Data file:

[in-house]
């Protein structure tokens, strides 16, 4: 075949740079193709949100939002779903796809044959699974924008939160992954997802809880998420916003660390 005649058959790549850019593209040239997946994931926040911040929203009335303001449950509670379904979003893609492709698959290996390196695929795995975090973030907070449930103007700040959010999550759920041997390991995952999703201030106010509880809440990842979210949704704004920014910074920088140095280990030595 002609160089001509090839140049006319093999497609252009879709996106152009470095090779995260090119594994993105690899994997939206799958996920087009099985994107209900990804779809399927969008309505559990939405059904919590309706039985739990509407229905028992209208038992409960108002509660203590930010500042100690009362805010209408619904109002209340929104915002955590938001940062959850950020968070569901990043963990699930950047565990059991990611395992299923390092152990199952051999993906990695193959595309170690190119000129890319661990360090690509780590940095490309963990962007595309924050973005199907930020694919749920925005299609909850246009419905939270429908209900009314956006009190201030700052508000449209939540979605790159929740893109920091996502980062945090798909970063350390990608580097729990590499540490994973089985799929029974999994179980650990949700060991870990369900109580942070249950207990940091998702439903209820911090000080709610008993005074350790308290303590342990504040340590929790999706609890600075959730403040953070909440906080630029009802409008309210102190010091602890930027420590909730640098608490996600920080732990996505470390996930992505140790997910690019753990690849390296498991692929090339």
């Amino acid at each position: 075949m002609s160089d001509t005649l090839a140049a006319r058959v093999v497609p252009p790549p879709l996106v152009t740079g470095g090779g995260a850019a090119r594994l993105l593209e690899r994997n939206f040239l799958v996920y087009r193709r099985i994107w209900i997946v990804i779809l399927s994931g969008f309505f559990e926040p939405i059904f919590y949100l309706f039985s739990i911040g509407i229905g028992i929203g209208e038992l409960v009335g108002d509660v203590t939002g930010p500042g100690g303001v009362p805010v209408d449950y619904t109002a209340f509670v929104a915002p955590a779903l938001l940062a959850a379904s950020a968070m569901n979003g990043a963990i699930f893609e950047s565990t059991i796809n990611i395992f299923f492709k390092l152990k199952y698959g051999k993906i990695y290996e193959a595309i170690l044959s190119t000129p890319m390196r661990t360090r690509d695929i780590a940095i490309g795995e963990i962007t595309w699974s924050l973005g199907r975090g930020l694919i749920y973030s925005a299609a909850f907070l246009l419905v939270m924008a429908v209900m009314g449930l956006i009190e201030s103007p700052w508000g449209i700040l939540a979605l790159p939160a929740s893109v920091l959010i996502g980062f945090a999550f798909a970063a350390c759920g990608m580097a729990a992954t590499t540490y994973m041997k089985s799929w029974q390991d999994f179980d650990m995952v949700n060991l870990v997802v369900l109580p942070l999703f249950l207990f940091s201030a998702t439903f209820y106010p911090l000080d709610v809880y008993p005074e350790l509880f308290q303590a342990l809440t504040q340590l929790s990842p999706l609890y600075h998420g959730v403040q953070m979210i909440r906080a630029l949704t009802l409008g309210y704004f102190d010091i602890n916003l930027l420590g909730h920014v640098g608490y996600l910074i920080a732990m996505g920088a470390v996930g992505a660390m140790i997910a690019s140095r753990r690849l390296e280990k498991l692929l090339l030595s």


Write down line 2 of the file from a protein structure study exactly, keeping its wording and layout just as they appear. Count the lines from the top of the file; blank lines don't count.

């Protein structure tokens, strides 16, 4: 075949740079193709949100939002779903796809044959699974924008939160992954997802809880998420916003660390 005649058959790549850019593209040239997946994931926040911040929203009335303001449950509670379904979003893609492709698959290996390196695929795995975090973030907070449930103007700040959010999550759920041997390991995952999703201030106010509880809440990842979210949704704004920014910074920088140095280990030595 002609160089001509090839140049006319093999497609252009879709996106152009470095090779995260090119594994993105690899994997939206799958996920087009099985994107209900990804779809399927969008309505559990939405059904919590309706039985739990509407229905028992209208038992409960108002509660203590930010500042100690009362805010209408619904109002209340929104915002955590938001940062959850950020968070569901990043963990699930950047565990059991990611395992299923390092152990199952051999993906990695193959595309170690190119000129890319661990360090690509780590940095490309963990962007595309924050973005199907930020694919749920925005299609909850246009419905939270429908209900009314956006009190201030700052508000449209939540979605790159929740893109920091996502980062945090798909970063350390990608580097729990590499540490994973089985799929029974999994179980650990949700060991870990369900109580942070249950207990940091998702439903209820911090000080709610008993005074350790308290303590342990504040340590929790999706609890600075959730403040953070909440906080630029009802409008309210102190010091602890930027420590909730640098608490996600920080732990996505470390996930992505140790997910690019753990690849390296498991692929090339």